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by Billy Ingram
The decade between the cancellation of the original Star Trek series in 1969 and the debut of Star Trek, The Motion Picture in 1979 was a lean one for television producer, writer, and Trek creator Gene Roddenberry.
Though he made valiant efforts, he only got one series off the ground during that time, the Saturday morning cartoon version of Star Trek in 1973.
A massive letter-writing campaign organized by fans (but secretly instigated by Roddenberry himself) got Star Trek renewed after NBC cancelled it in 1968. When the network moved the show to the Friday-night-at-ten death-slot, Roddenberry issued an ultimatum: restore the program to an appropriate timeslot or he would quit. Having just proven there was a vocal audience for his work, Roddenberry was surprised when the network didn’t back down and he was forced to walk away from the show he created and nurtured for two years. This resulted in a dreadful last season for Star Trek.
For the 1968–69 season, Roddenberry hoped to move from the stars to the vines with a new version of Tarzan. The last TV Tarzan (Ron Ely) didn’t make much of an impression cavorting around NBC’s jungle just two years earlier, so Roddenberry intended instead to concentrate on the Lord Greystoke side of the apeman’s personality. This project made it to script but not to film.
A pilot for another possible series, Assignment: Earth starring Robert Lansing and Terri Garr, was shot and incorporated into a second season episode of Star Trek. The series would have followed Gary Seven, a human raised and trained by aliens to prevent Earth from destroying itself, a common theme in Roddenberry’s work.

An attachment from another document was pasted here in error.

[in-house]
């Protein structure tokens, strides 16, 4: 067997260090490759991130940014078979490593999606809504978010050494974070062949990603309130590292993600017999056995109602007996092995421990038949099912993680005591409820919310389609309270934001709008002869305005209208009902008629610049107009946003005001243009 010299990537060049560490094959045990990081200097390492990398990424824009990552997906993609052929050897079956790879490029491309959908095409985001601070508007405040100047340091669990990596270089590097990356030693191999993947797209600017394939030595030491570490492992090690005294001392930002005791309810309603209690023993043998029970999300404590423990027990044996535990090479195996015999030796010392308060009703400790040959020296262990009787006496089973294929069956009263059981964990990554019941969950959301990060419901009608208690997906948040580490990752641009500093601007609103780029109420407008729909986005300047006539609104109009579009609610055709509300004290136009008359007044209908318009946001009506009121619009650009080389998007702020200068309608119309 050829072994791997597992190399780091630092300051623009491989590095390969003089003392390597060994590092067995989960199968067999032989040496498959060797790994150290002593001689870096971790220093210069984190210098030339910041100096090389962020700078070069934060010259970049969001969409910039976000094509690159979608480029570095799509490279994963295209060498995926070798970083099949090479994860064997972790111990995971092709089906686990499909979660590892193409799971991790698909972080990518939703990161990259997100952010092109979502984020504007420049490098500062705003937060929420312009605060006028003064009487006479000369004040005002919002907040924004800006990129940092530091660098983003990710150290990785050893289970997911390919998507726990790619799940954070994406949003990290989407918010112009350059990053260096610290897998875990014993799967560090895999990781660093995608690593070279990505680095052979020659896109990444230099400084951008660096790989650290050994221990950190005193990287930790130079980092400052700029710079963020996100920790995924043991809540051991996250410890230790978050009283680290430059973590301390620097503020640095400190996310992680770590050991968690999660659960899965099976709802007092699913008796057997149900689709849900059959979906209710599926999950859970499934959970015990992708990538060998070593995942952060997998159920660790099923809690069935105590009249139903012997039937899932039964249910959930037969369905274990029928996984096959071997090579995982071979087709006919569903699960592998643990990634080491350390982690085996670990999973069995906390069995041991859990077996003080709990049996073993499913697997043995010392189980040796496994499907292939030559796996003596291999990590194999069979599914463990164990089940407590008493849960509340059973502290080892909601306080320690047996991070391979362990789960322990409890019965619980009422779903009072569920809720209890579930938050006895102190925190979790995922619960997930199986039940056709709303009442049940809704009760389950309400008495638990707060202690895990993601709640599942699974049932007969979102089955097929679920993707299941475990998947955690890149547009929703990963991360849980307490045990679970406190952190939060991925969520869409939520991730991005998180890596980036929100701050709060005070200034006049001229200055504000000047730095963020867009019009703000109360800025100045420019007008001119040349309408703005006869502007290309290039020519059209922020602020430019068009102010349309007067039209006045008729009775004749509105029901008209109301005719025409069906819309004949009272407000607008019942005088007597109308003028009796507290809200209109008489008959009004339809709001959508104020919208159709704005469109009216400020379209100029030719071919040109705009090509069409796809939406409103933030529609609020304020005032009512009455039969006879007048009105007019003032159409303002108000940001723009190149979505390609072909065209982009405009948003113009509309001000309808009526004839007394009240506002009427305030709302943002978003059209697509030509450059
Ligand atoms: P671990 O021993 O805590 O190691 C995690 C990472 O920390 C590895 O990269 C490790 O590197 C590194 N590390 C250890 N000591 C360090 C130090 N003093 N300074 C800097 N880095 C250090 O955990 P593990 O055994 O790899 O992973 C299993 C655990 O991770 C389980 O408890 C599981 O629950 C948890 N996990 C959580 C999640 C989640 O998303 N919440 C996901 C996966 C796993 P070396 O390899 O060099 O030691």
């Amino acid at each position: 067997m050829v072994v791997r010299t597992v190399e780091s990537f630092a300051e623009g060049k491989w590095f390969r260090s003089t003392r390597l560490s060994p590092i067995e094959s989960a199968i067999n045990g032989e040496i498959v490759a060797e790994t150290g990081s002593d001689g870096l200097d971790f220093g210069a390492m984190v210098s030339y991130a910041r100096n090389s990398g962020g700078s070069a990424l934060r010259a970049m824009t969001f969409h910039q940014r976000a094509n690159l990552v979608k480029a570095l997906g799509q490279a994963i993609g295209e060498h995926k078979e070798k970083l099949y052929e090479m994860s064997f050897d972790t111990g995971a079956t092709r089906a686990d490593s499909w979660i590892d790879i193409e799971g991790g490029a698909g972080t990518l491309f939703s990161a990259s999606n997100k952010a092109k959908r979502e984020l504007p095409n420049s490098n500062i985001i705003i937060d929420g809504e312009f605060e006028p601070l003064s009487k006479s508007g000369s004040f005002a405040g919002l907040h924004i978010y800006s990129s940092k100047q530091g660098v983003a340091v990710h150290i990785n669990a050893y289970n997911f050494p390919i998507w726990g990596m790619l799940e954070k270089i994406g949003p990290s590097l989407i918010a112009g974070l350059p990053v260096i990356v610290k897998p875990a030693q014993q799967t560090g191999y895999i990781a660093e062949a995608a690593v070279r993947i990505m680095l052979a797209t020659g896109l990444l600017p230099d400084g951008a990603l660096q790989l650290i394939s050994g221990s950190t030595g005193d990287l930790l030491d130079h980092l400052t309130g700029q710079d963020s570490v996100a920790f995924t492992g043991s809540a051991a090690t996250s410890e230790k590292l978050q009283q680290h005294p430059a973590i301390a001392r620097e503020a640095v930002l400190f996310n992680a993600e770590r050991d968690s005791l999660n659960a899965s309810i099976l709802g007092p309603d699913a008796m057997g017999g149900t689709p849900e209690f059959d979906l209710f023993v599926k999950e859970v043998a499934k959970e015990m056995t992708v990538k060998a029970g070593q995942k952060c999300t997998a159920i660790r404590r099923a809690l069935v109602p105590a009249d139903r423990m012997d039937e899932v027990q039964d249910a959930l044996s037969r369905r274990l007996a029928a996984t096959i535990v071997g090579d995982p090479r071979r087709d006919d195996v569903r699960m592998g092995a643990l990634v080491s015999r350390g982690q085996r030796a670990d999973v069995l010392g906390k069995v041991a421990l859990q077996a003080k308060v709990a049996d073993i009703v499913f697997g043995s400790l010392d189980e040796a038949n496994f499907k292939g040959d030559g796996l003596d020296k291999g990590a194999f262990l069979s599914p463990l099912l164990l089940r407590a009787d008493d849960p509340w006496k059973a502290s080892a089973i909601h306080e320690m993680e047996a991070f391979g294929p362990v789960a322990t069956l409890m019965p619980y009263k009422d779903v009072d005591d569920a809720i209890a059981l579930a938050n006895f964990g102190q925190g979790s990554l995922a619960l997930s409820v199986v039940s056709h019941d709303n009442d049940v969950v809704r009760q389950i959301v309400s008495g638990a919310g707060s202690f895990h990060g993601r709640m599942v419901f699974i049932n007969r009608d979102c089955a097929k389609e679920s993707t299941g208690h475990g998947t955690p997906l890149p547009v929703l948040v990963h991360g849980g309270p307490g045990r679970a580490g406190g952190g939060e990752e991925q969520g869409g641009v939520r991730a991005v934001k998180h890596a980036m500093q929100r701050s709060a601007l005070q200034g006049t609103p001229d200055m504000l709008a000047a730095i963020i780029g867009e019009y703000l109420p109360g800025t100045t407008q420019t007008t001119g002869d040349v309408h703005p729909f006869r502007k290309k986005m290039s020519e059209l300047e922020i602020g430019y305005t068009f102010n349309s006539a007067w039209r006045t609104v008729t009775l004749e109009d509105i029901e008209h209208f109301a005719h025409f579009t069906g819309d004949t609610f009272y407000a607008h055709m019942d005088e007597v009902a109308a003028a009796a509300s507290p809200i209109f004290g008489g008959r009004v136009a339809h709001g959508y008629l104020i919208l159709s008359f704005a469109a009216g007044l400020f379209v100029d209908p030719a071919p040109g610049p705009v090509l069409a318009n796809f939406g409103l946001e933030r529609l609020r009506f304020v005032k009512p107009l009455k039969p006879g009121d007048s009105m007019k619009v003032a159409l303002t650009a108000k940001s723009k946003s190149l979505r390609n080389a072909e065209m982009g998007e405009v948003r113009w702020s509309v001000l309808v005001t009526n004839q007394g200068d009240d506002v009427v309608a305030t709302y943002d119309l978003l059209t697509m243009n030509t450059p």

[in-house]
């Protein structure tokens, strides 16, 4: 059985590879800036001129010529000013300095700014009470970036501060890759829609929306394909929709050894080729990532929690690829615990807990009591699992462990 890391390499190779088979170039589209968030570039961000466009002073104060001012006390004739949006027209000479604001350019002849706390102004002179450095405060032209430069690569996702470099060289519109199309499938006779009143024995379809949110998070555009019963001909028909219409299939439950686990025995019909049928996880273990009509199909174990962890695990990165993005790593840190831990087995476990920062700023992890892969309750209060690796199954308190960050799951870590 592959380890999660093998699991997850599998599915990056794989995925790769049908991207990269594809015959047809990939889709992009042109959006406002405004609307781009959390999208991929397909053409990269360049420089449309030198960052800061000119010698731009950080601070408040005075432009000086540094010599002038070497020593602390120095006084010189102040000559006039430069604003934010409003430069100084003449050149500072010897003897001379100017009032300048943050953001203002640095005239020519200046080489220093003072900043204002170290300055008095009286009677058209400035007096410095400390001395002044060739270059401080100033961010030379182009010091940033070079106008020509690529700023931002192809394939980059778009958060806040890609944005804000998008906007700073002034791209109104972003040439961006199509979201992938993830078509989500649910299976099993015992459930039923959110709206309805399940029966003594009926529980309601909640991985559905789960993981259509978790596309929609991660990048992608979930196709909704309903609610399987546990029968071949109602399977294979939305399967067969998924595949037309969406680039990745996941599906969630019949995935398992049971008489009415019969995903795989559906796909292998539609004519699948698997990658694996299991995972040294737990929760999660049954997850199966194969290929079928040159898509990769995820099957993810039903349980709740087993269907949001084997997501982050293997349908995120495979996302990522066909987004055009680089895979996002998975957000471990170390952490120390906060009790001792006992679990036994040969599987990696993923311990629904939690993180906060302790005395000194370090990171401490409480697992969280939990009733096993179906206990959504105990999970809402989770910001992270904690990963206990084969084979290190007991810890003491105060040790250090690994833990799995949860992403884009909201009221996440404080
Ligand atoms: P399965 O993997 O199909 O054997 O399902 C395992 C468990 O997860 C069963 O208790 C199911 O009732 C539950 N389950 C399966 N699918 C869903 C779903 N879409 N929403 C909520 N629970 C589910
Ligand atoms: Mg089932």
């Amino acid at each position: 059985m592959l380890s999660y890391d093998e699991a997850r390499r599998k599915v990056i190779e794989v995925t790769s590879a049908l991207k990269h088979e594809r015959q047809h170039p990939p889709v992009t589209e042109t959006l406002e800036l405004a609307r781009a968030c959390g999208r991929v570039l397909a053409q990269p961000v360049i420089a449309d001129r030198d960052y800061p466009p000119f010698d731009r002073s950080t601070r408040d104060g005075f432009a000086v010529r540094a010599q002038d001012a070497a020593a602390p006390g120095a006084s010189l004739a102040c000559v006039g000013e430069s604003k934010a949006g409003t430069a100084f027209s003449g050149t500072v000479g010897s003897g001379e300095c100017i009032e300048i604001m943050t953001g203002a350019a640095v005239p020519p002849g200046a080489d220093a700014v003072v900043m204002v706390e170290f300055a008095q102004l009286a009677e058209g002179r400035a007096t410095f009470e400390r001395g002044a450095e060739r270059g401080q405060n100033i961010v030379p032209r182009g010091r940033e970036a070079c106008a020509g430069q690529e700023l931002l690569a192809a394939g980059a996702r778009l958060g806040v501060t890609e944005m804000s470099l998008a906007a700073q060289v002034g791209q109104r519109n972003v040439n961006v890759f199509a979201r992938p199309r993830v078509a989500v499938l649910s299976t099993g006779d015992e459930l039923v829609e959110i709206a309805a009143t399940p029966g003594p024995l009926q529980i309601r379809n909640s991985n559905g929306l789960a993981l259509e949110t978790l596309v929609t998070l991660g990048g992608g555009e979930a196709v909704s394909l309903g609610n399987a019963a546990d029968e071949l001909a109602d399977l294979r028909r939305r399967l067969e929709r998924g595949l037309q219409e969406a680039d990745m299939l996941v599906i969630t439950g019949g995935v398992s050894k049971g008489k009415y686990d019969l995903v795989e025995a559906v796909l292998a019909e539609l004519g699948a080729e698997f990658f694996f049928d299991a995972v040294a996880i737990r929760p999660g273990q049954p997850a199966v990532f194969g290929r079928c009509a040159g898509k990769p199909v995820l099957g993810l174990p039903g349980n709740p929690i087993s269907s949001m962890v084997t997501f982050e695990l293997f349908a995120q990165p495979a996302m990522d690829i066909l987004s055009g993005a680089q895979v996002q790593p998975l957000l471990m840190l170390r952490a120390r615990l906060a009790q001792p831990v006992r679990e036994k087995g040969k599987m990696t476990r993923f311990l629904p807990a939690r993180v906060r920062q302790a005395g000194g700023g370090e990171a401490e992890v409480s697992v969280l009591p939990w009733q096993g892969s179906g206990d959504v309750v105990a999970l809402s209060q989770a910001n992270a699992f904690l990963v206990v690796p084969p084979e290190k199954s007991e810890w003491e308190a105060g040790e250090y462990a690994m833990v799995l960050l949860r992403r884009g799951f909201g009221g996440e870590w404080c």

NBC passed on Assignment: Earth, espionage and sci-fi angles weren’t drawing audiences like they were just a few years earlier, so Roddenberry released a book written with Stephen E. Whitfield in 1968. The Making of Star Trek was one of the most thorough and insightful books that had been written about the television industry but this did little to satiate Star Trek fans who searched the cathode-blue horizons for any sign of a new Roddenberry sci-fi project, a wait that stretched into years.
Meanwhile, Roddenberry produced the motion picture bomb Pretty Maids All in a Row, starring Rock Hudson, Angie Dickinson, and Telly Savalas and wrote scripts for the hip western, Alias Smith and Jones. Entitled to half the profits from Star Trek, this amounted to very little in the early-'70s before the show had yet to fully catch on in syndication.
Roddenberry confessed to an interviewer, "For a couple of years our only income was lecture fees I got from colleges where kids still loved Star Trek, even though it was not a commercial success."
Every TV show that was dropped by the networks in the '60s had millions of faithful viewers, but no one had ever organized those fans before. In 1972, the first major Star Trek convention was held in New York City with Roddenberry and Majel Barrett (Nurse Chappell on Star Trek and Roddenberry's wife) as special guests. Organizers expected six hundred attendees, instead three thousand 'trekkies' showed up to worship the "Great Bird of the Galaxy."
The LA Times soon dubbed Star Trek "the show that won't die," beginning a slow and quiet resurrection. Roddenberry started a mail-order firm called Lincoln Enterprises to provide hungry fanatics with Star Trek prop and costume recreations, script reproductions, keychains and white furry Tribbles.
NBC floated the idea of a Star Trek TV-movie in 1972, but it would be 1973 before Roddenberry got busy on his own projects again.
When asked in 1972 if Star Trek could be revived the creator commented, "My own feeling is not to go back into television. I'd like to have a series of Star Trek feature films in the theaters, like Planet of the Apes has done. The statistics show there's a ready made audience of at least three million who would go to a Star Trek feature."
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DID YOU KNOW:
Gene Roddenberry was born August 19, 1921 in El Paso, Texas. He was a Los Angeles police officer when he sold his first scripts to TV. He was creator and producer of the original Star Trek TV series (1966-69). Roddenberry was married to Trek regular Majel Barret. His nickname was the "Great Bird of the Galaxy."
Captain Kirk never actually said, "Beam me up Scotty" in any of the Star Trek episodes.In Gene Roddenberry's original script for Star Trek, the name of the Starship Enterprise was Yorktown.
Star Trek: The Next Generation debuted in syndication in 1987.
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